One doctor is clearly not enough in a dispensary where the number of patients coming in every day is around 40. And if that same doctor has to attend five other dispensaries in other districts, there is no question that the task is impossible. Yet, as we reported on Monday, this is exactly the case in Mymensingh, where one only doctor, for five years now, has been attending six Bangladesh Railway (BR) dispensaries.
Railway dispensaries are there for the treatment of the railway staff and their families. How can one doctor provide healthcare, let alone quality healthcare, when he has to attend to six dispensaries in six districts? It is obvious that these dispensaries are crucial for these people who cannot usually afford treatment elsewhere. There are structural causes to this problem, and it was not one day in the making. The whole case is one of administrative neglect: buildings are dilapidated and rainwater seeps through destroying medicine, which is already in short supply to these dispensaries. Alongside the shortage of doctors, there is also a shortage of logistical staff like pharmacists. We have pointed out in the report how there is no incentive for doctors to join due to lack of benefits and because the appointments are non-gazetted. The lone doctor has been in the same post for the last 27 years!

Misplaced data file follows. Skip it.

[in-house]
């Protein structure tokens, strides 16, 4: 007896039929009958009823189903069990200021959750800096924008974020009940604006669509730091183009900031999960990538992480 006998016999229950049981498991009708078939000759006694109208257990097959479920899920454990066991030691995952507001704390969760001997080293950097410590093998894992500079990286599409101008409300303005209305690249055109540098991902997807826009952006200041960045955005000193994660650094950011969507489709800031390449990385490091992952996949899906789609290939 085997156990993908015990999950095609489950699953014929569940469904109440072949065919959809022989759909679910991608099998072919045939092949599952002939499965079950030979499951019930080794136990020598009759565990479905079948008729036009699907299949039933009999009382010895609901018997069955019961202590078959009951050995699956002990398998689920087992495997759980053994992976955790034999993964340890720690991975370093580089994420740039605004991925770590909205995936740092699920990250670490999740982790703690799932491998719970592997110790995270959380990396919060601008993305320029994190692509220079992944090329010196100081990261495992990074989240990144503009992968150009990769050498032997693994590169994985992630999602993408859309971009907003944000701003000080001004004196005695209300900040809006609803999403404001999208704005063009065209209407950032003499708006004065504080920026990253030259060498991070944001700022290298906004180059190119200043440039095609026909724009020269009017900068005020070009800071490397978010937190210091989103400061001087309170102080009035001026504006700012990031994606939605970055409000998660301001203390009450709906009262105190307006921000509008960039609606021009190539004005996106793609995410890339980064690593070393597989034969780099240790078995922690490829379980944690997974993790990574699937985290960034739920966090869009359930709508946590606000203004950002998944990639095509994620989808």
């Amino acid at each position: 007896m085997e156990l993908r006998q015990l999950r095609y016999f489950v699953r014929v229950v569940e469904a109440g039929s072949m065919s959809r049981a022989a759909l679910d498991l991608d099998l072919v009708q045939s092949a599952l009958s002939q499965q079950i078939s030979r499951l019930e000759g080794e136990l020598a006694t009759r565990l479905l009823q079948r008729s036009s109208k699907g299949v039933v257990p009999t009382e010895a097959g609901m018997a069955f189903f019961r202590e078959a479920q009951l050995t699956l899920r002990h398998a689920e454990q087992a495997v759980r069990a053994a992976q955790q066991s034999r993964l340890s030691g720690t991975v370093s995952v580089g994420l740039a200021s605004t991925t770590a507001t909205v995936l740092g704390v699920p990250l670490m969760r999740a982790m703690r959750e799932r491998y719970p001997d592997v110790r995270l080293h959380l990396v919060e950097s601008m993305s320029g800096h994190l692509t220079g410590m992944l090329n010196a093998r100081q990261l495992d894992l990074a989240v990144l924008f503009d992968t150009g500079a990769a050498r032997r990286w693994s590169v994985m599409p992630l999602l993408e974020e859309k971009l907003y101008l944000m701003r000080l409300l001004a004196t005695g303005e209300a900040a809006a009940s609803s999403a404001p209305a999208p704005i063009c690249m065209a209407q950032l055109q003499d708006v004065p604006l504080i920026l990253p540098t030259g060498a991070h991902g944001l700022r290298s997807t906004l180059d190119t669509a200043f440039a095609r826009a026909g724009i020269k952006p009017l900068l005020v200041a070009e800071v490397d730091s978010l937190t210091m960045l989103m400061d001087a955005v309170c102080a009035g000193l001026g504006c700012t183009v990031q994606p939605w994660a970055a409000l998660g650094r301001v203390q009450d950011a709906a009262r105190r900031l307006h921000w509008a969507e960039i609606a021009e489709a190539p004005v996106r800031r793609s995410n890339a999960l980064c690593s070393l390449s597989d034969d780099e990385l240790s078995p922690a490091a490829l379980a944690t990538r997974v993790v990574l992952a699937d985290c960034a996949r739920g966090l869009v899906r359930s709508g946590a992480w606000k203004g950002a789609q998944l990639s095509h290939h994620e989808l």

We have been told that ten more doctors have been recruited and are due to join in a few months. That is good news. But, that won't solve the neglect of two decades and lack of incentives. Beyond the immediate solutions, the railway administration needs to seriously rethink the structural issues. The dispensaries are clearly a much-needed service for the staff, and possible solutions of gazetting or incentivising the jobs and updating the facilities must be given serious thought.